1031 fees vs taking tax hit?

6 Replies

Paid $100,000 in 2012 for this rental to kids, they are moving. If we sell for about $200,000, we are in 15% bracket. Married $77000 income approx. What's better choice, pay the cap. Gain tax? And be done with it. Or, pay the fees to lawyers, real estate, intermediary ,etc,etc?? What would total amount of fees be doing 1031..or just pay tax. 

hope I got my point across.  Not in millions here. Lol.

@Peter Brisette welcome to BP! I don't know what 1031 fees may cost, but @Yonah Weiss might.

Also, note that if you already have $77k in income and add $100k plus depreciation recapture onto that, you'd likely be in a higher tax bracket.

Lastly, don't let the tax tail wag the investment dog. If you find a good investment, why not defer taxes (I assume it's worth the fees because a lot of people do it, but you know what happens when you assume). And if you do not find a good investment within the limited time frame, then it should be no question to pay the cap gains tax and reinvest into an appropriate investment when an opportunity comes.

Good luck!

@Peter Brisette , You're accountant will have to give you an exact number but hand grenade math will have you with a capital gain of around $80K after selling costs which would be at 15% fed + whatever state rate for your locale - Ballpark $ 12K fed tax.

The hidden bugaboo is gonna be depreciation recapture which should be at 25% - ball park it at maybe another $7K of tax.  So a total federal tax bill of 19K plus state.  

Either way you'll be selling your property with all the usual professionals.  So the only added expense for the 1031 will be the required qualified intermediary.  $750 - $1000 is average.  Here's an article we wrote for BP on the typical cost of a 1031 - https://www.biggerpockets.com/blog/how-much-does-a-1031-exchange-cost.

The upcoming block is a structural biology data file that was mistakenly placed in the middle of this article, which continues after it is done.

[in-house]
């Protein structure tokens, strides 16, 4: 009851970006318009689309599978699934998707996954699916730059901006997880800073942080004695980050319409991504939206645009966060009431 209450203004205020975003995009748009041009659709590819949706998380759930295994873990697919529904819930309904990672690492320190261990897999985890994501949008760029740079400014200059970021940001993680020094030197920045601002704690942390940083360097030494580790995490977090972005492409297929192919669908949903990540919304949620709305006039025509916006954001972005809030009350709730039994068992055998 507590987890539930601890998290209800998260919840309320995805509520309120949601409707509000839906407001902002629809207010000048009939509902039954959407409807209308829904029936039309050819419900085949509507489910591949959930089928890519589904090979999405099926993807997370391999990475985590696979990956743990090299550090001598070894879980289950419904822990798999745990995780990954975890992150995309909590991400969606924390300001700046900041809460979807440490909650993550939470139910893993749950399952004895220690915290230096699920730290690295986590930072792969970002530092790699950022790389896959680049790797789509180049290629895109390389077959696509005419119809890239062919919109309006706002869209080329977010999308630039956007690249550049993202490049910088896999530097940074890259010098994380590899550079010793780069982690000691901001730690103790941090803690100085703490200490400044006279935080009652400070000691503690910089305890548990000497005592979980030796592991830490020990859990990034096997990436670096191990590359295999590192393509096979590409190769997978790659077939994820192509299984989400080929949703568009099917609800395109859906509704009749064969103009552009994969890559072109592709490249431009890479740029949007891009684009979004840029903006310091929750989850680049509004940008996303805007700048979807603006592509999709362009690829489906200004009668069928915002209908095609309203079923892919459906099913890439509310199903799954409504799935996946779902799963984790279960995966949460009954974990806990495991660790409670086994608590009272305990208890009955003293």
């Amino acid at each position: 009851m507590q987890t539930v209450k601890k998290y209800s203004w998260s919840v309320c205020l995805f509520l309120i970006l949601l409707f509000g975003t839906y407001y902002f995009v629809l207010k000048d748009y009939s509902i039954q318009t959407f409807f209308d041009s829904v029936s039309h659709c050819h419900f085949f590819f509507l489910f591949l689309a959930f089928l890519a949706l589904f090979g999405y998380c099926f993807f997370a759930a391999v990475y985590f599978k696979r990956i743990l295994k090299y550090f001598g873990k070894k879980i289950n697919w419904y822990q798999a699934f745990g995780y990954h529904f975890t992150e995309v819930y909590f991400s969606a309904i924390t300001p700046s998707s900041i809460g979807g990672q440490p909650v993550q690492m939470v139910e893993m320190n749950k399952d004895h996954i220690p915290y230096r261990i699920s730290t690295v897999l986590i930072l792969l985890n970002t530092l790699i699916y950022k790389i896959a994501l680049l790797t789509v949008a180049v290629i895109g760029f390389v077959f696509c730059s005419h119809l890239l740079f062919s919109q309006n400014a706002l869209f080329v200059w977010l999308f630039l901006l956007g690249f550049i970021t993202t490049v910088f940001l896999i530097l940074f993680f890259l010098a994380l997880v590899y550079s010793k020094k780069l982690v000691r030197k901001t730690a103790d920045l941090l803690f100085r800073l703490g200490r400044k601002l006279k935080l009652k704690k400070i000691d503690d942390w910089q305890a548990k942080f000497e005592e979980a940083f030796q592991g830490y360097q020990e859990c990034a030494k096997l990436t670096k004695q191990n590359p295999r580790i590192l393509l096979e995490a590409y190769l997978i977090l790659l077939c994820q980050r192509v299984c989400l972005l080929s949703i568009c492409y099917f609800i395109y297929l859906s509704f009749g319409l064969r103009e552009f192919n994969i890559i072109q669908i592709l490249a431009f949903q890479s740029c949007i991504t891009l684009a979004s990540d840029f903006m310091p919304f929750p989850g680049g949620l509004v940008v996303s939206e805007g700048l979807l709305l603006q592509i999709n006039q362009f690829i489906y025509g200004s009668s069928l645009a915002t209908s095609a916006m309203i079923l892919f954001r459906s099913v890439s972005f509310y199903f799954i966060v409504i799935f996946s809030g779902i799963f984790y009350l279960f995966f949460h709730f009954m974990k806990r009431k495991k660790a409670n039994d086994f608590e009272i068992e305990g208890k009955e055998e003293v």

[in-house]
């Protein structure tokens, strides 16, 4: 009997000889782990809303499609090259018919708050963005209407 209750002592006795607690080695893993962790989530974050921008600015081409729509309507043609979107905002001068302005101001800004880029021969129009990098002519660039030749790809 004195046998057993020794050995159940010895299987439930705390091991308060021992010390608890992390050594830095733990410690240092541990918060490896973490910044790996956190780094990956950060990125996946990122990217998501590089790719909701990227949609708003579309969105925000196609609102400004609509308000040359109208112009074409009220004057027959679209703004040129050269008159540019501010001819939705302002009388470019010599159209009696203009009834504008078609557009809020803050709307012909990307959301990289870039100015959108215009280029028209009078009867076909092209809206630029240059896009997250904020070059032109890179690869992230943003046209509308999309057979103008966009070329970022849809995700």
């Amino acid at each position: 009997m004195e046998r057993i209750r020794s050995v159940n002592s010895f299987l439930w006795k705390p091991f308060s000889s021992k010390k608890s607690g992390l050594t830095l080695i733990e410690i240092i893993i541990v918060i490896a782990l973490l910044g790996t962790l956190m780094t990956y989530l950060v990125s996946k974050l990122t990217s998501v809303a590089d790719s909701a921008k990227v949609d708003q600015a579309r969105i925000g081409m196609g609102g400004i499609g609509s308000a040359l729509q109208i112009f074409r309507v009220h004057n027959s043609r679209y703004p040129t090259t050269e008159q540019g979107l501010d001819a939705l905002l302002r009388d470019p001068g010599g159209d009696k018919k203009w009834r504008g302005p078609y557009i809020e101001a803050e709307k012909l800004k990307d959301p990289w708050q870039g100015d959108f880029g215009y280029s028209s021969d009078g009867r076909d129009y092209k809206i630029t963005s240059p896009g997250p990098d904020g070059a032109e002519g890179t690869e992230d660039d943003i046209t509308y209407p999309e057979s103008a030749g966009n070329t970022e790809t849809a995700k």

No one ever went broke paying tax.  But the 1031 looks like it would save you around $18K immediately.  And the real power of the 1031 is your ability to use that $18K indefinitely to generate income to go into your pocket instead of the govt coffers.

@Mark Creason abvolutely right.  But that sucker is floating around between Congress and the White House like a beach ball at a Dead concert.   I don't have a clue where it is right now.  

@Mark Creason I still think that puts him below the 3.8% Medicare Surcharge threshold. But either way- I agree with @Dave Foster the math certainly makes sense if he does have a new investment in mind. I would much rather pay myself (with cash flow and future appreciation on that $18k) than pay the IRS. Just my 2 cents.  

@Peter Brisette

based on the figures that you provided i would go with the 1031 exchange.

The 1031 exchange fees will be about $750 - $1000 compared to atleast $10,000 in federal/state taxes that you would be paying. 
You should consult with your accountant on what the estimated tax would be as a result of the sale for a more concrete answer.